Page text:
or push through damage against a blocking Phoenix.
Nissa, Vital Force was instrumental for most of my match wins against R/B
Aggro at the Pro Tour. Many times, my opponents were forced to trade
multiple burn spells for one animated forest, an exchange that quickly
drained them of all their resources. Shapers’ Sanctuary provides similar
protection against the expected control plan from R/B Aggro, but with the
additional advantage of filling the hole in the curve created by the
must-cut Llanowar Elves.
VS Mono-Green Aggro
The mirror is very simple, as everything revolves around Ghalta and Rhonas.
These creatures provide overwhelming stats or an indestructible body, and
every other creature pales in comparison. Some games will grind to a halt,
as neither player finds these haymakers, but having aerial superiority with
Heart of Kiran can be enough to steal the game. The biggest way to improve
your win percentage in the mirror is to mulligan aggressively. Hands that
curve Scrapheap Scrounger into Thrashing Brontodon may look fine but will
almost never be powerful enough to be converted into game wins.
Nissa is not a card that excels against your opponents’ best draws, but she
gives you the ability to both rebuy your Ghaltas that die in combat and
create creatures that will outclass many of the mediocre creatures your
opponent won’t be able to sideboard out. When the mirror is a larger
percentage of the metagame, consider the fourth copy of both Rhonas and
Ghalta in the sideboard.
VS Mono-Blue Paradoxical Outcome
Mono-Blue Paradoxical Outcome is a matchup I consider to be quite
favorable. Because they’re lacking in ways to interact with your creatures
once they hit the battlefield, you’ll have free rein to deploy Ghalta as
soon as possible. Steel Leaf Champion and Rhonas also make threats that are
unblockable or make chump blocking with Thopter tokens impractical. When
you roll in maindeck disruption with the disenchant ability of Thrashing
Brontodon, you have all of the ingredients for a positive matchup.
In the sideboard games, you must try and strike the balance of keeping your
opponent’s battlefield under control while applying pressure. That is why
the third Hour of Glory stays in the sideboard, as you really want to snipe
the first Sai, Master Thopterist from your opponent, but flooding on the
effect can cost you games. Sorcerous Spyglass is a consideration, as it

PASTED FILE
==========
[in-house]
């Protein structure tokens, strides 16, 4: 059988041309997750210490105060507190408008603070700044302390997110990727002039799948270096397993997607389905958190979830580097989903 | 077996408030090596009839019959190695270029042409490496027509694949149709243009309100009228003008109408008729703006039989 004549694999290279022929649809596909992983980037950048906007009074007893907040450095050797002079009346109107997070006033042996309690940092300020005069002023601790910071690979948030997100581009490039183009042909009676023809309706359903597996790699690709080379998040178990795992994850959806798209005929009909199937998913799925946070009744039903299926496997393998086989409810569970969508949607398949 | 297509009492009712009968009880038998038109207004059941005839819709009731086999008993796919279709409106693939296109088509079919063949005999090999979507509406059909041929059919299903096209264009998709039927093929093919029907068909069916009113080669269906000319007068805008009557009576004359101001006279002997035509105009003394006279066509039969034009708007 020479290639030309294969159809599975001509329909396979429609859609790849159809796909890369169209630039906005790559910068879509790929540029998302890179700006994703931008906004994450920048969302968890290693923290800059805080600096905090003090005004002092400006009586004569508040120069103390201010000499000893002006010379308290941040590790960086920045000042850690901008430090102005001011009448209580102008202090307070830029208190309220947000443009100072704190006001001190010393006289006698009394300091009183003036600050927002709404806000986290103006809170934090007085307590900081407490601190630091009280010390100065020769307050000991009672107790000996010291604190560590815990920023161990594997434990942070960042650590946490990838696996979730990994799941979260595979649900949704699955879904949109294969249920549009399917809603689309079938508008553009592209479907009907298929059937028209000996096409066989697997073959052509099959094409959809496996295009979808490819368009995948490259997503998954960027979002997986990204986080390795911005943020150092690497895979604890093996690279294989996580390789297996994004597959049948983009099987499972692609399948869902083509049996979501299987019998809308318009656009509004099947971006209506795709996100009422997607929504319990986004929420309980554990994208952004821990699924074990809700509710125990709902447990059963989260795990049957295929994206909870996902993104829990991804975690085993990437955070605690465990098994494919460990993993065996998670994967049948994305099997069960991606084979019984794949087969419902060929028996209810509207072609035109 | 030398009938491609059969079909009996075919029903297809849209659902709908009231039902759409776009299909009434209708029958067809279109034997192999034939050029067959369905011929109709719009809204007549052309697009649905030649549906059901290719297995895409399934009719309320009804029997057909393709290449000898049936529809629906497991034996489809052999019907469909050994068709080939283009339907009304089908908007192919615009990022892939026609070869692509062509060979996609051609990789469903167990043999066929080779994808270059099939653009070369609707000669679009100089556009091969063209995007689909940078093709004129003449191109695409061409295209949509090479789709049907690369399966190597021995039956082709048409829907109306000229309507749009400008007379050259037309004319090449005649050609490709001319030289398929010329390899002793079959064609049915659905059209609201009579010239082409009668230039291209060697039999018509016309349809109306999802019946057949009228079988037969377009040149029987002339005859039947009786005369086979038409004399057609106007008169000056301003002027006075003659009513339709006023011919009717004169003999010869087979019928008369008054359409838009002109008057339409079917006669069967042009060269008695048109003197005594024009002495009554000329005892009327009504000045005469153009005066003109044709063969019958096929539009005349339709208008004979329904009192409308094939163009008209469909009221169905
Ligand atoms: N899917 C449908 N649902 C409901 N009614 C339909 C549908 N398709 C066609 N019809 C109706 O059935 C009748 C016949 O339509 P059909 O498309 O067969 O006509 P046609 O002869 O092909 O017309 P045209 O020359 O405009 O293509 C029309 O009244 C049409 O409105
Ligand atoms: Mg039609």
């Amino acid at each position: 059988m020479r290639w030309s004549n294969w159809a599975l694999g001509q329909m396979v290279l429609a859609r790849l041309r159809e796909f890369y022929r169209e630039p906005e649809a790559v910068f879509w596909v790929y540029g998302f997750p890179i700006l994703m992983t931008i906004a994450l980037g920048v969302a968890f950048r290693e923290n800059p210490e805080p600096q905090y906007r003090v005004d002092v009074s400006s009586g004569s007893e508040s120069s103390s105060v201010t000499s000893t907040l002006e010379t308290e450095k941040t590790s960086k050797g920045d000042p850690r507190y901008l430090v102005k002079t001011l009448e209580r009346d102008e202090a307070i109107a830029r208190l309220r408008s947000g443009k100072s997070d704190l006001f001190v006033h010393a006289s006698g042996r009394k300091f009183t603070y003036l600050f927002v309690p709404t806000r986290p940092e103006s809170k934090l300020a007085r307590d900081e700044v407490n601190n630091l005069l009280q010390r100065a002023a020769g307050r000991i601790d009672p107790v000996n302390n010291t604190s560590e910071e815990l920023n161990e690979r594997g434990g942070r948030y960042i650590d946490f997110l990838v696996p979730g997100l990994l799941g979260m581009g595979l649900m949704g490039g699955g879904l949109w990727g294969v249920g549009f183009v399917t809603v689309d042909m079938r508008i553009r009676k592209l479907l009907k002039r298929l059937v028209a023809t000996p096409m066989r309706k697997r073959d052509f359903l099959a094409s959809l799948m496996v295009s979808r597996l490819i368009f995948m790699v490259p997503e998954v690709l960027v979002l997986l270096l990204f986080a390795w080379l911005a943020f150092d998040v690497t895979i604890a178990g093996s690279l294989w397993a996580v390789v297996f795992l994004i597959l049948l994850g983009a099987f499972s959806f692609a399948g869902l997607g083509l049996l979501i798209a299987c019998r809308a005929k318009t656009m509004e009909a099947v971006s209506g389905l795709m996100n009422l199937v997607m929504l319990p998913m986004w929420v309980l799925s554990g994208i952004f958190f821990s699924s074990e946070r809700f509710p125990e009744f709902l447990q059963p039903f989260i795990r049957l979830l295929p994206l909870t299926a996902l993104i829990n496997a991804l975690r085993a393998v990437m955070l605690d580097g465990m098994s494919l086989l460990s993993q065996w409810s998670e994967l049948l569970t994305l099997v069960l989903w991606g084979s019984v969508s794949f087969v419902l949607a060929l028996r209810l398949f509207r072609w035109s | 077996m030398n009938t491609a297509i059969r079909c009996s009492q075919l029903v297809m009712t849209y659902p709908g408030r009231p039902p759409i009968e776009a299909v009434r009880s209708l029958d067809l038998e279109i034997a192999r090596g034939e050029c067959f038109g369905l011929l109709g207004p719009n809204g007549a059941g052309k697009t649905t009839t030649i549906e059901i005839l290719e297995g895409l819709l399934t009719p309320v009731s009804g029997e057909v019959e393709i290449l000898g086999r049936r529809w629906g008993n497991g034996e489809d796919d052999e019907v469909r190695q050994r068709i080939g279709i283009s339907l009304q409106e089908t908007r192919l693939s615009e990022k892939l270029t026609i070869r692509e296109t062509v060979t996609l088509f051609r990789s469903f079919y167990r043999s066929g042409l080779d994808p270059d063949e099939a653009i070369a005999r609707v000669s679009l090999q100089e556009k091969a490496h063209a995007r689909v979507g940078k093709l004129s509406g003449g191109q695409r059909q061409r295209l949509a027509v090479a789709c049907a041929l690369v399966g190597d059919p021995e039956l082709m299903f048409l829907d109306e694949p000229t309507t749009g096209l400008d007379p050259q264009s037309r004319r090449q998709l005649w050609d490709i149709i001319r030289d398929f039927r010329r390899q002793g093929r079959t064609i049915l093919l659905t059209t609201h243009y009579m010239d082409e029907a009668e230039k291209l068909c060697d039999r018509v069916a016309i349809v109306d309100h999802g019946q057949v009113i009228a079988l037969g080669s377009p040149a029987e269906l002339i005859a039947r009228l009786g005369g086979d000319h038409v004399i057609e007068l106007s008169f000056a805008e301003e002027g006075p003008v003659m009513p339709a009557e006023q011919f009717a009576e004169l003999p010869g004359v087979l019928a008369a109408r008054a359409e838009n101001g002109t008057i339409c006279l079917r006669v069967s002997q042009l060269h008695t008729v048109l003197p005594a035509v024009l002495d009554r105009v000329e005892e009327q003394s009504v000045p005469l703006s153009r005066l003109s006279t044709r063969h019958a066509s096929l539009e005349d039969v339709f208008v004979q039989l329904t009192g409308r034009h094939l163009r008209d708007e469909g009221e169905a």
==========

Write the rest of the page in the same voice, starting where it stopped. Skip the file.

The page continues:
gives you the ability to shut off Karn, Scion of Urza (which is a
problematic card), but is too narrow for my taste.
VS Bant Nexus
Here it is, the matchup that feels so hopeless it makes me consider
abandoning Mono-Green entirely. Besides the ability to disenchant a stray
Gift of Paradise or Search for Azcanta, you have no meaningful interaction.
You’re effectively a goldfish giving your opponent an ample amount of time
to set up their defenses. I’ve tried fixing the matchup with a stack of
discard spells, but it has proven difficult to both find the time to cast
the interactive spells and have the ability to sufficiently pressure your
opponent’s life total.
The most realistic thing you can do against Bant Nexus is try and assemble
the quickest kill possible and hope they run out of fogs. If you can pair
the pressure with a timely disenchant or Sorcerous Spyglass, you’ll have a
chance. It’s important not to get lazy and overattack into a Settle the
Wreckage if you can avoid it.
VS Grixis Midrange
Another one of your more difficult matchups, Grixis has the ability to play
a wealth of excellent removal, counterspells, and threats that all line up
well against green. This interaction can make you unable to cast Ghalta,
enable Rhonas to attack, or even have the creatures required to crew Heart
of Kiran. While Mono-Green has some excellent sideboard options,
highlighted by Vine Mare, you need to be prepared to play around sweepers
like Yahenni’s Expertise or Hour of Devastation that any prepared Grixis
opponent will surely have access to.
I’ve found the most challenging aspect of these games to be playing around
your opponents’ countermagic. Taking turns to cast non-creature threats
like Heart of Kiran can allow you to advance your gameplan and burn your
opponent for holding up Essence Scatter. If you can continue to play this
way, eventually the coast should become clear to land a Vine Mare that you
can ride to victory.
VS Esper Control
Esper Control is a deck that has burst to the forefront of the format off
the back of a great Bant Nexus and R/B Aggro matchup. While I haven’t
played against it as much as the other decks listed above, I believe the
matchup should be reasonable.
Shapers’ Sanctuary is a consideration, but your opponent countering all
your relevant creatures instead of using removal makes it too much of a
risk in my opinion. The general gameplan is to apply enough pressure to
your opponent to prompt them into tapping low. Use that window to resolve a
planeswalker or Vine Mare and the games tend to snowball from that point.
One thing to think about is if you can afford to lose a Vine Mare to
Torrential Gearhulk when attacking into six open mana.
Ultimately, I think Mono-Green Aggro is an excellent choice in the near
future as the format adjusts to be more hostile to your natural predator,
Bant Nexus. Standard is a volatile format and the answers you need will
change on a week-to-week basis. So, instead, I propose leaning on the raw
power of Llanowar Elves and company to put your opponents to the test.
You’ll be surprised at how often they’ll fail.